To estimate the changes in units of calcium concentration, resting calcium was estimated using as the indicator dye 50–200 μm fluo-4, whose affinity (KD = 540 nm) and dynamic range [Rf = 100; interpolated from Woodruff et al. (2002) for 1 mm Mg2+, pH 7.2, 25°C] allow convenient quantification of both resting and maximal fluorescence. Resting calcium was estimated by saturating the indicator (Maravall et al., 2000) by repeated stimulation of the climbing fiber input. Calibration according to formula 7 in Maravall et al. (2000) gave an average resting calcium concentration of 80 nm. Calcium concentrations using fluo-5F were calculated assuming KD = 1.0 ± 0.2 μm and Rf = 220. Assuming an uncertainty of 20% in resting calcium because of variability among cells and potential lack of saturation by climbing fiber activation, uncertainties in resting calcium and KD can be combined using standard error propagation methods to give an overall near-rest calibration factor, 2.5 ± 0.7 nm change in nominal free calcium per 1% change in ΔF/F0. Calibrated values of calcium concentration are shown as a second vertical axis in Figure 1D.
All statistics are reported as mean ± SEM unless otherwise indicated. Significance tests are one-tailed unless otherwise indicated.
We filled PCs in cerebellar brain slices with 100 μm double-caged IP3 and 300 μm of the fluorescent calcium indicator fluo-5F (KD = 1.0 ± 0.2 μm). Our choice of a moderate-affinity calcium indicator allowed us to detect micromolar calcium changes with a high signal-to-noise ratio without overwhelming the calcium-binding buffer capacity of the PC (Kosaka et al., 1993), as would occur with a higher-affinity indicator. Double-caged IP3 was used because at high concentrations, single-caged IP3 blocks calcium release in spines and spiny dendrites (Sarkisov et al., 2007). Fluorescence measurements and uncaging were done using a custom-built two-photon laser-scanning microscope integrated with a focal submicrometer photolysis system (Fig. 1A,B) (Sarkisov and Wang, 2006). UV flash energy was adjusted so that flash-evoked signals (Fig. 1C, middle trace) were smaller than CF-evoked signals, as has been observed for PF-evoked calcium release signals (Wang et al., 2000). Flash-evoked signals in spines reached a median ΔF/F0 = 127%, interquartile range 70–178%; and in dendrites, a median ΔF/F0 = 113%, interquartile range 56–150%. CF-evoked signals peaked at ΔF/F0 values of 270–430% in spines and 110–240% in dendrites (interquartile ranges), corresponding to peak calculated calcium concentrations of 0.4–0.7 μm and 0.2–0.4 μm, respectively, consistent with prior measurements (Miyakawa et al., 1992; Brenowitz and Regehr, 2005).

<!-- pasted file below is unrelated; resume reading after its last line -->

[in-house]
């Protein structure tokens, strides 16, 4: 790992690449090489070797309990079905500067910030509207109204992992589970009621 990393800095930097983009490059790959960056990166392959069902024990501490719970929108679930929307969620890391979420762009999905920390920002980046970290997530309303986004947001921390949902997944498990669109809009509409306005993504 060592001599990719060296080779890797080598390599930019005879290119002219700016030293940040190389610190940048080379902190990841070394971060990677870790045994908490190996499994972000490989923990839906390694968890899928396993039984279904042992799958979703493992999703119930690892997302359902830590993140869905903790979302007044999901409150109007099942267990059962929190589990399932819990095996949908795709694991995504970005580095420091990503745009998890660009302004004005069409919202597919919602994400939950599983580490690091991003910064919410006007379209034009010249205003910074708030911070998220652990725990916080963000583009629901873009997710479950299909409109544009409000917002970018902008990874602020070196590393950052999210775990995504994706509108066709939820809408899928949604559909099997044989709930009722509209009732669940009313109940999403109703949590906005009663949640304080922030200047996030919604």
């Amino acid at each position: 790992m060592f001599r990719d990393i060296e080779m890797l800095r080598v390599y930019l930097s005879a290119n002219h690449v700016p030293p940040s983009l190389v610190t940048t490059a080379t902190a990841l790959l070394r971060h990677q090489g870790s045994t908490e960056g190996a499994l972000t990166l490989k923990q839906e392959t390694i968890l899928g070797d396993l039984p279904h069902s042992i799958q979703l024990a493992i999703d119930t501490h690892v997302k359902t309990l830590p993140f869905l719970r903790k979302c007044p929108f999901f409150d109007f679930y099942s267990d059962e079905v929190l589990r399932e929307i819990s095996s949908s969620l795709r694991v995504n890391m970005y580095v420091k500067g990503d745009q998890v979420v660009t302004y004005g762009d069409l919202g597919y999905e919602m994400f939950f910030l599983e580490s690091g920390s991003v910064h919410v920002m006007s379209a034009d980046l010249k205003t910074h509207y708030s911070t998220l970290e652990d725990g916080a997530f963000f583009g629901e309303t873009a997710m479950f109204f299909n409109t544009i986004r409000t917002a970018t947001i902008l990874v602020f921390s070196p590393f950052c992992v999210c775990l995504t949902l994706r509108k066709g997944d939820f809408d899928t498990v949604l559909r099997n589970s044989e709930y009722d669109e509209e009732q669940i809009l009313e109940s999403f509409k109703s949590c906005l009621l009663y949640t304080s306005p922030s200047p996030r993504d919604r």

In contrast to the separately presented stimuli, coincident presentation of IP3 and CF activation produced spine calcium signals in the supramicromolar range. Pairing of IP3 uncaging in spines or spiny dendrites (Fig. 1B) with a CF stimulus 400 ms later triggered calcium signals (Fig. 1C, red bottom trace) that were substantially larger than either the CF-alone (top trace) or IP3-alone (middle trace) signals or their linear sum (black bottom trace). In experiments in which IP3 uncaging preceded CF stimulation by 50–200 ms, calcium signals were enhanced in 28 of 30 trials (different from chance, p < 0.001, Fisher exact test) in 17 spines (peak of coincidence signal ΔF/F0 = 560 ± 40%, mean ± SEM; greater than peak of linear sum ΔF/F0 = 360 ± 30%, p < 0.05) and in 42 of 43 trials (different from chance, p < 10−6) in 20 dendrites (peak of coincidence signal ΔF/F0 = 320 ± 20%; greater than peak of linear sum ΔF/F0 = 220 ± 20%, p < 0.05) (Fig. 1D). The interquartile ranges of these peak coincidence signals (Fig. 1D) were 390–710% in spines, corresponding to calculated calcium concentrations of 0.6–1.8 μm (mean 1.1 μm); and 210–440% in dendrites, corresponding to calculated calcium concentrations of 0.3–0.7 μm (mean 0.5 μm).